London, it is claimed, is becoming more popular for American singers as a place wherein to secure a European reputation than Paris. The reason given is, that they find better opportunities for achieving their ambition in the former city. The struggling American genius has become so common in Paris that he is looked down upon. In London he is something of a novelty, and is regarded with favor.

During the last ten years about ten of Schubert’s autographs were sold at auction in Berlin. On May 21, 1894, the music for “Antigone,” dated “March, 1817, Frz. Schubert,” consisting of seven and a quarter folio pages, was sold for 460 marks. One of his longest lieder compositions “Einsamkeit,” was disposed of on November 24, 1887, for 180 marks. Of this work Schubert wrote in a letter on August 3, 1818: “It is, as I believe, the best that I have done, for I was free from care.” Other manuscripts brought 100 to 250 marks.

Dr. Richard Eisemann, of Berlin, for years a pupil of Helmholtz, has patented a system he calls the electro- phonic piano, its distinctive principle consisting in the fact that the vibrations of the chords are produced by an electric current and by means of microphones acting as interrupters of the current. All the delicate and complex mechanism of the old piano is done away with; little electrical devices are arranged on a cross-piece extending over the strings, and upon this electric magnets are placed so as to be only a hair’s breadth from the strings.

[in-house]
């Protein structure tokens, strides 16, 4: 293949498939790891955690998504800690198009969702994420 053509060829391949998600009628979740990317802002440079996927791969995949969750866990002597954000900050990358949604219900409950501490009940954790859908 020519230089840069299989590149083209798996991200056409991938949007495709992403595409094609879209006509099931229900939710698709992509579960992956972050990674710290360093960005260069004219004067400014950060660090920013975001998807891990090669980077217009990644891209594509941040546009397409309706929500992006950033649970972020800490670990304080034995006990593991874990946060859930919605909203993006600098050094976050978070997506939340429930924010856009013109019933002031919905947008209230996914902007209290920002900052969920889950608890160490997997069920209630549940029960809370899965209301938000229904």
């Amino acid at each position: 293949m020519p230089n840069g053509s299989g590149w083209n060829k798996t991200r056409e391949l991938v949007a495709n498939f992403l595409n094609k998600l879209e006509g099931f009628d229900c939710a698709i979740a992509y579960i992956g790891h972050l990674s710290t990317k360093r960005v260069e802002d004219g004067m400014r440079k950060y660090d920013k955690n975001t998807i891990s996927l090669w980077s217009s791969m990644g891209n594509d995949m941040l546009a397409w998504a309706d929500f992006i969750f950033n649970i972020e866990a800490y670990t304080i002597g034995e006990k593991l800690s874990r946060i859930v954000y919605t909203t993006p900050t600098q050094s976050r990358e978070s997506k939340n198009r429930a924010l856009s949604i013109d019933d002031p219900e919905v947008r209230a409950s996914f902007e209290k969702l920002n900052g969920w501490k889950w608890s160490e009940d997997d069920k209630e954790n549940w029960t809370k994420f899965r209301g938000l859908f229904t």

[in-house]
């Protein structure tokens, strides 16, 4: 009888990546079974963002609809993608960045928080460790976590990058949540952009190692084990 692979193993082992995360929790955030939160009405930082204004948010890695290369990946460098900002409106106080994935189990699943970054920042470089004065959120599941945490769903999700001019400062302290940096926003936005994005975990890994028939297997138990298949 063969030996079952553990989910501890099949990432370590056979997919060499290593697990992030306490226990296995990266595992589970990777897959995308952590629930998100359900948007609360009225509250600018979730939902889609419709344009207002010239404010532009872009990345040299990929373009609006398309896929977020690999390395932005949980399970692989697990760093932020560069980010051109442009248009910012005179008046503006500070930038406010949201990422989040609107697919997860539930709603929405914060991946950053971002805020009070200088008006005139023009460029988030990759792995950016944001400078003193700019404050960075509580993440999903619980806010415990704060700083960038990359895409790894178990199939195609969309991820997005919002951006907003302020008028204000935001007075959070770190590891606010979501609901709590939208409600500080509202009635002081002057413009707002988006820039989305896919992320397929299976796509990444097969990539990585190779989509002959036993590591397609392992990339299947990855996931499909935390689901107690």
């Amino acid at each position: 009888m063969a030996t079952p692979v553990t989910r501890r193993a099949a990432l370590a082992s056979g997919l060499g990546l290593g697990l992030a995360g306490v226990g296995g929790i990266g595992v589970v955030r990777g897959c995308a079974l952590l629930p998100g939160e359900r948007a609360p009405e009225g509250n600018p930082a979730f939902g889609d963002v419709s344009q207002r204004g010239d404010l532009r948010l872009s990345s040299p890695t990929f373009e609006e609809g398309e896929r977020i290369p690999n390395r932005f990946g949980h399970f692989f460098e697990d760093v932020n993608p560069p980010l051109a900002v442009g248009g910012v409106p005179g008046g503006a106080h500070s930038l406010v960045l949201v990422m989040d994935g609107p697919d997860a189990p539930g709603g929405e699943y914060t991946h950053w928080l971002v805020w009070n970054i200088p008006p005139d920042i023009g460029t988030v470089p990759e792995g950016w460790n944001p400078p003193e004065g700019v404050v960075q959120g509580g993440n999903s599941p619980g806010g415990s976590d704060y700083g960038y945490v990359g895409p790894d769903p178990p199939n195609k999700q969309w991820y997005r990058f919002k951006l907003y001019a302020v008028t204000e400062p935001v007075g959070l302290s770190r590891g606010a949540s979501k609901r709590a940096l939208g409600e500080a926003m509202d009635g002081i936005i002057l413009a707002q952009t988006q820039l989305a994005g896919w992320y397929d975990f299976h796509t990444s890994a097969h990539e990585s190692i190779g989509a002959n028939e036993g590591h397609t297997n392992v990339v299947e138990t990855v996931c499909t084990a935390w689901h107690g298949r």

Pressing down the key sends the electric current into the corresponding electromagnet. This attracts the metallic string below, but the microphone interrupts the current and therewith the attraction. The string returns to its former place, and thus continued attraction and interruption of the current is carried on, the number of vibrations being regulated by the pitch of the string.